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Discussion Starter #1
I have a 2018 570 touring. I last used the machine several weeks ago. Its been sitting in the garage since - have never had any issues like this before, and no indication of any sort of drivetrain problems.

Went to take it out of the garage, put it in reverse and it wouldn't move..almost like the parking brake is on, but that's not the case. When giving it a little throttle, there is some sort of noise which sounds like its coming from the rear axle area. The machine abruptly stops at that point.

I put it in H/L/R - all do the same thing. 2WD or 4WD makes no difference. With the rear wheels off of the ground, in any gear including neutral, the rear wheels wont spin freely at all.

I drained the transmission fluid. There was a very small (i would say normal) amount of very fine metal shavings on the plug. The fluid looks brand new - absolutely no metal in it whatsoever. I last changed it last winter - not too many miles/hours on it since then.

I'm kind of at a loss here as it was totally fine before parking it. All I did was try to back it out of the garage and I've got nothing. It revs freely, seems to run fine, just won't move at all.

Could it be clutch/belt related if it won't spin even in neutral? Where should I begin to look?
 

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The mice have chewed and devoured your belt.
 

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Are the rears wheels locked or they do rotate by hand?
 

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Discussion Starter #5
Are the rears wheels locked or they do rotate by hand?
They are locked. They move a couple inches around and then stop. Won't rotate at all by hand.

If it were belt/clutch related, wouldn't the wheels spin freely in neutral by hand?
 

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They are locked. They move a couple inches around and then stop. Won't rotate at all by hand.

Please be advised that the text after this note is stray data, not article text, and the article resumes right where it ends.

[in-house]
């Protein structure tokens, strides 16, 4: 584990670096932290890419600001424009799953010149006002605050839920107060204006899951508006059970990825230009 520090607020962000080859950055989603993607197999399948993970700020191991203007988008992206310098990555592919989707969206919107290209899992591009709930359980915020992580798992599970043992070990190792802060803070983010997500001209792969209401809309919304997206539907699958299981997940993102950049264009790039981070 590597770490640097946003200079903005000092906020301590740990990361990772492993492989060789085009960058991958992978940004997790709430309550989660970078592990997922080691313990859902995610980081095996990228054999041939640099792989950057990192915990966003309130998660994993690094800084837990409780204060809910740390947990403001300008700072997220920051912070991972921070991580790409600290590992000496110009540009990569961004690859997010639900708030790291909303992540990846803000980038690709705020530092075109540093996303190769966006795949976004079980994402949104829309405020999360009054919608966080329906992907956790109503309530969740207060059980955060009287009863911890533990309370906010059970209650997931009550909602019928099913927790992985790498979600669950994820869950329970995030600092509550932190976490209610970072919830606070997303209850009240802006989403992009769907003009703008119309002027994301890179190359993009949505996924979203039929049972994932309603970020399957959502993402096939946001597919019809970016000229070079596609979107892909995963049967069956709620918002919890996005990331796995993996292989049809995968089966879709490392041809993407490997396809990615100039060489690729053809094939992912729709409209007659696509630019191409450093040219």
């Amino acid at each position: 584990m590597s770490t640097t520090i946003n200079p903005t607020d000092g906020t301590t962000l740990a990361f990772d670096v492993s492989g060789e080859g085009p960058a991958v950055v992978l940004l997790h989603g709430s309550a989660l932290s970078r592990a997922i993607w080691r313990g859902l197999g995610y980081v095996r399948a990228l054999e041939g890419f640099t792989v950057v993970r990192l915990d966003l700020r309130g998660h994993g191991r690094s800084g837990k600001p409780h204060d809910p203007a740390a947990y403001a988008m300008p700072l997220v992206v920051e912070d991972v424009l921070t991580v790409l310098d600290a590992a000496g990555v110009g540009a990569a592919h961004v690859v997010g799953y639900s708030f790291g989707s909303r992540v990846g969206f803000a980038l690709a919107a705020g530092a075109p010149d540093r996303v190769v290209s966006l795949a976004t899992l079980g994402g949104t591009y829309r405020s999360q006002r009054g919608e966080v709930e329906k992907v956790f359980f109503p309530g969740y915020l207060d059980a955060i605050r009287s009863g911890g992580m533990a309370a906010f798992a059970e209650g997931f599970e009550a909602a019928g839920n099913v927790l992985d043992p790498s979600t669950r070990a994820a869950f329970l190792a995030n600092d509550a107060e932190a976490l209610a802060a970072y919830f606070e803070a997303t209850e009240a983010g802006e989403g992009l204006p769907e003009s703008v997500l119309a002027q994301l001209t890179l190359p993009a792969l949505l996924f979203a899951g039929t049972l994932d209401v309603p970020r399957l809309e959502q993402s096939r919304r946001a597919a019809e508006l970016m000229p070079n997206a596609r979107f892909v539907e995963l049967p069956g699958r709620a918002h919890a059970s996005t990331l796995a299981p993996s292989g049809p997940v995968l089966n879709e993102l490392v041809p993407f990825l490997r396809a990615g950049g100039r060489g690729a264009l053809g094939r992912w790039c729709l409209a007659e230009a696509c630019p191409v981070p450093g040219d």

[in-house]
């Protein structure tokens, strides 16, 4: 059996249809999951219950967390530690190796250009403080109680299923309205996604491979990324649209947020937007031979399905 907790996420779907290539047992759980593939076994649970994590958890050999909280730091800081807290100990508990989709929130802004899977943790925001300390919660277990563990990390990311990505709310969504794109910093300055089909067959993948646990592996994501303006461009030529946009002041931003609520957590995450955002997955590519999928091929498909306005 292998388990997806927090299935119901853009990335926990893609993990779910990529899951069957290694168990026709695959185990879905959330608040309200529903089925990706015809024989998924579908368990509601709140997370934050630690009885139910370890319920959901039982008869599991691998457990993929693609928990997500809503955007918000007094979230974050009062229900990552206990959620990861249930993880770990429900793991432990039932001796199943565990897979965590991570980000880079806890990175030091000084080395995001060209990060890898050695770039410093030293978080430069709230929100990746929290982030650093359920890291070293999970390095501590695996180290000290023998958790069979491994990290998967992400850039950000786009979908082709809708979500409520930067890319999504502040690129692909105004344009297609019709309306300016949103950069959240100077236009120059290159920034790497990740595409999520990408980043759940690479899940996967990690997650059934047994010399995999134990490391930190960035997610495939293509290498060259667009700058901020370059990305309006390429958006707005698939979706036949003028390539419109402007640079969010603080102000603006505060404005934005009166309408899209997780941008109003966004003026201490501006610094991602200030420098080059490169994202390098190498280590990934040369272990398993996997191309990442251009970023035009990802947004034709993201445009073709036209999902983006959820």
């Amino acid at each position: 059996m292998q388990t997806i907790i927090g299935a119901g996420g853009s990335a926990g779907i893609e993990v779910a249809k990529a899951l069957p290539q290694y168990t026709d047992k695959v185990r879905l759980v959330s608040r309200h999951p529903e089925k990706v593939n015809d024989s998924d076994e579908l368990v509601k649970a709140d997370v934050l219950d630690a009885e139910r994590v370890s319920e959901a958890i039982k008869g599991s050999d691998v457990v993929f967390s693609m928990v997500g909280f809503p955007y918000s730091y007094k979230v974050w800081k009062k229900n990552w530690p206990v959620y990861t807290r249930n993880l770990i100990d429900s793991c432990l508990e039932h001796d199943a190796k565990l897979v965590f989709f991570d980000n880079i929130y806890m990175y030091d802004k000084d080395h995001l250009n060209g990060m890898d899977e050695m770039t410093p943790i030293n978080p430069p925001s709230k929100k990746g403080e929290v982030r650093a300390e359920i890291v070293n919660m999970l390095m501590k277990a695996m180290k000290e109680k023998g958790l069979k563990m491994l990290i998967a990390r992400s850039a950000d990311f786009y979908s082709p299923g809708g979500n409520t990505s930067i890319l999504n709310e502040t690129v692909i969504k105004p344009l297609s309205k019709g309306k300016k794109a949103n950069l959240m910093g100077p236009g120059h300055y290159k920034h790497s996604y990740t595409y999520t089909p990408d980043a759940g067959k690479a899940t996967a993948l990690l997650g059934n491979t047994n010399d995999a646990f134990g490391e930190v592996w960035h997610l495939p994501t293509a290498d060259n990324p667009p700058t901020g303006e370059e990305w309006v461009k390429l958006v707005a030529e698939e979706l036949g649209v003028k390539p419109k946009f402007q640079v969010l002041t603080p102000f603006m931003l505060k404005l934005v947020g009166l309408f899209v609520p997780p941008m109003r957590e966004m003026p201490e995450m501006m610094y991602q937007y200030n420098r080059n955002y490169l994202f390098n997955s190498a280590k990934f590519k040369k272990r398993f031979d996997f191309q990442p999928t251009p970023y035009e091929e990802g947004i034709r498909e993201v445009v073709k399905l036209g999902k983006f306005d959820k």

If it were belt/clutch related, wouldn't the wheels spin freely in neutral by hand?
Yes the wheels should rotate freely in neutral and with some drag when in gear

Are you certain the brakes are not frozen for some reason? Stuck master cylinder plunger or foot brake pedal not moving on it's pivot?
 

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Did you have the park brake locked while it was sitting?
I've seen a lot of people do that. Not good to leave it sitting for long periods that way.
 

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Discussion Starter #8
So it turned out to be a rear wheel bearing that was seized up. Only ~650 miles on the machine. Got a set of greasers for them and will be using them periodically if that's all the longer they'll last.

Pretty interesting since the bearing had never made any sort of noise indicating failure. I had a fun time getting this one out.

143017
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143019
 

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How in the he!! does Polaris expect that bearing to survive when they ship them out dry?
 
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The bit of metal shavings on drain plug is normal. So are ungreased wheel bearings from factory! Not your fault but you HAVE to buy a wheel bearing greaser. Edit: I see you did 😃
 

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19’ 850SP Camo. MtAiry Maryland